Abbie Neal - Fiddle player and steel guitarist who founded Abbie Neal and Her Ranch Girls in the 1940's, who had her own TV shows in the Pittsburgh area in the 1950's, and whose group were regular performers at resorts in Las Vegas and Reno from the 1950's to the 1970's, died Feb. 15 in Reno after a long illness at age 85.
Tom Powell - Television news pioneer who became the first person to appear on a TV telecast originating in Scranton, Pennsylvania, when on June 7, 1953, he spoke the words "Good afternoon ,and welcome to local television" when station WGBI went on the air, and who later served as president of The Associated Press Broadcasters Association in the late 1960's, died Feb. 24 in Scranton at the age of 76.
A.C. Reed - Blues saxophonist and songwriter, who was a regular at blues clubs and festivals around the U.S., who played and recorded with blues greats like Buddy Guy, Stevie Ray Vaughan, Erskine Hawkins and Junior Wells, and who recorded three solo albums including 2002's "I Got Money", died Feb. 24 of cancer in Chicago at the age of 77.
Z. Joe Thornton - Longtime political writer and investigative reporter for the Fort Worth Star-Telegram, who also served as Washington bureau chief, died Feb. 23 after a long illness in Fort Worth, Texas at the age of 65.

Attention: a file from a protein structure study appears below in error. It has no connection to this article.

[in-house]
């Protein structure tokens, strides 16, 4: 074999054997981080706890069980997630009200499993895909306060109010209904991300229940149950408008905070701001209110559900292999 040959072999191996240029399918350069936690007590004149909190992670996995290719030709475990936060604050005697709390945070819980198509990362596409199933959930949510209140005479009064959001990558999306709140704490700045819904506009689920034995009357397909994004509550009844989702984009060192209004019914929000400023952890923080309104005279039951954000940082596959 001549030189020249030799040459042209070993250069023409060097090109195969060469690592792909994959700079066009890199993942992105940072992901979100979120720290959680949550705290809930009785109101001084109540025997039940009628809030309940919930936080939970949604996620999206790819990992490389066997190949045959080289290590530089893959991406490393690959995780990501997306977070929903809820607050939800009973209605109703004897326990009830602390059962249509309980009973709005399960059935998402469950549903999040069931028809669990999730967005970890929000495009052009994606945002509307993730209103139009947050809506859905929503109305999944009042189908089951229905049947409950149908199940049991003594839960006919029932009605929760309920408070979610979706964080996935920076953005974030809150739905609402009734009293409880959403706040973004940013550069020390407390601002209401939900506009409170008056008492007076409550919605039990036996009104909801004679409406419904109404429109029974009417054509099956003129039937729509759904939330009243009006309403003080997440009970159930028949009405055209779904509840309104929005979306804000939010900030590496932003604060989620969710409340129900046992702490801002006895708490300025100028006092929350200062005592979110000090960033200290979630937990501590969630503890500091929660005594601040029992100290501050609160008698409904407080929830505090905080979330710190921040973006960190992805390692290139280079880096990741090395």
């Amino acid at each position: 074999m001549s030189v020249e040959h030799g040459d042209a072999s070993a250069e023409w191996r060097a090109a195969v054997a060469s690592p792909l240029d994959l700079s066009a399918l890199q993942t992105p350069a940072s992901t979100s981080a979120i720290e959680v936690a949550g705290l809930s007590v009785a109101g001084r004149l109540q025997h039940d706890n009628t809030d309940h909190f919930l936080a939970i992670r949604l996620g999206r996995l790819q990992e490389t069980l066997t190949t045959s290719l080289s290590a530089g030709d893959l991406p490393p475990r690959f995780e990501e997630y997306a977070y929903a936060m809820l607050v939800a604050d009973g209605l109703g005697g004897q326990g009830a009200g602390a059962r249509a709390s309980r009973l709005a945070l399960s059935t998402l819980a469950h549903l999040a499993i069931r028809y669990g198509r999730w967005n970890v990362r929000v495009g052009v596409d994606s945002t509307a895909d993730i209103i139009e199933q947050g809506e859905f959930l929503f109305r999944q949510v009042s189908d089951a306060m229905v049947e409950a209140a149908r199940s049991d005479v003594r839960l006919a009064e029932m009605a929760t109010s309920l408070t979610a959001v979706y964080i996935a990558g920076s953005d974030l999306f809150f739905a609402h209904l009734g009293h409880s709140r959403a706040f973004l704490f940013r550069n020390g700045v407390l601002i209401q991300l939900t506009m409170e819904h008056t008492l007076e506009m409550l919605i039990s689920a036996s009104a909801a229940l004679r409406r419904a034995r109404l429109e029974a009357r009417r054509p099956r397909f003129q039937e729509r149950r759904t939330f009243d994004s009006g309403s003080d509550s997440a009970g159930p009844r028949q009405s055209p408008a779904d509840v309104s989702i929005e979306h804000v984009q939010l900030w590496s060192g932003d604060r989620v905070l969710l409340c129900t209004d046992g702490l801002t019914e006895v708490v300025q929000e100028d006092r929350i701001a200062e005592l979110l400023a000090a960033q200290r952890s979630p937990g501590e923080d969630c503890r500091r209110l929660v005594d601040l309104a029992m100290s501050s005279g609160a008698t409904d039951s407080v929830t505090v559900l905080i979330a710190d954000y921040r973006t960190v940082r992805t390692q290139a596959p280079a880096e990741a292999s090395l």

Renata Vanni - Italian-born character actress of film and television, who appeared in U.S. films beginning in the 1950's, including noted movies like "Three Coins In The Fountain", "The Greatest Story Ever Told", "A Patch of Blue", and "Jacqueline Susann's Once Is Not Enough", and who was a familiar face on television, playing Marlo Thomas's landlady on "That Girl", as well as dozens of other guest appearances on shows like "Love Boat", "The Flying Nun", "Gunsmoke" and "Perry Mason", died Feb. 19 of natural causes in Los Angeles at age 94.

Sports
Mark "Doc" Andrews - Detroit-area sportscaster and motivational speaker, who was the sports director for the "Dick Purtan & Purtan's People" show on WOMC, and who did radio play-by-play for the Detroit Pistons, Michigan and Michigan State hockey and Detroit Mercy basketball among other endeavors, died Feb. 21 of colon cancer at his home in Gross Pointe Farms, Michigan at the age of 51.
Albert Axelrod - Five time Olympic fencer, who won a bronze medal for the U.S. in the Individual Foil competition at the 1960 games, who was ranked #1 in the United States in 1955, 1958, 1960 and 1970, and who was a member of four United States World Championship teams, died Feb. 24 in Somers, New York at age 83.
Carl Liscombe - Hockey player and member of the 1943 Stanley Cup champion Detroit Red Wings, who played from 1937-46 for the Red Wings, totaling 137 goals and 277 points, who shares the team record for most goals in a playoff game (four) and most points in a game (seven), died of leukemia on Feb. 23 in Hawaii at the age of 89.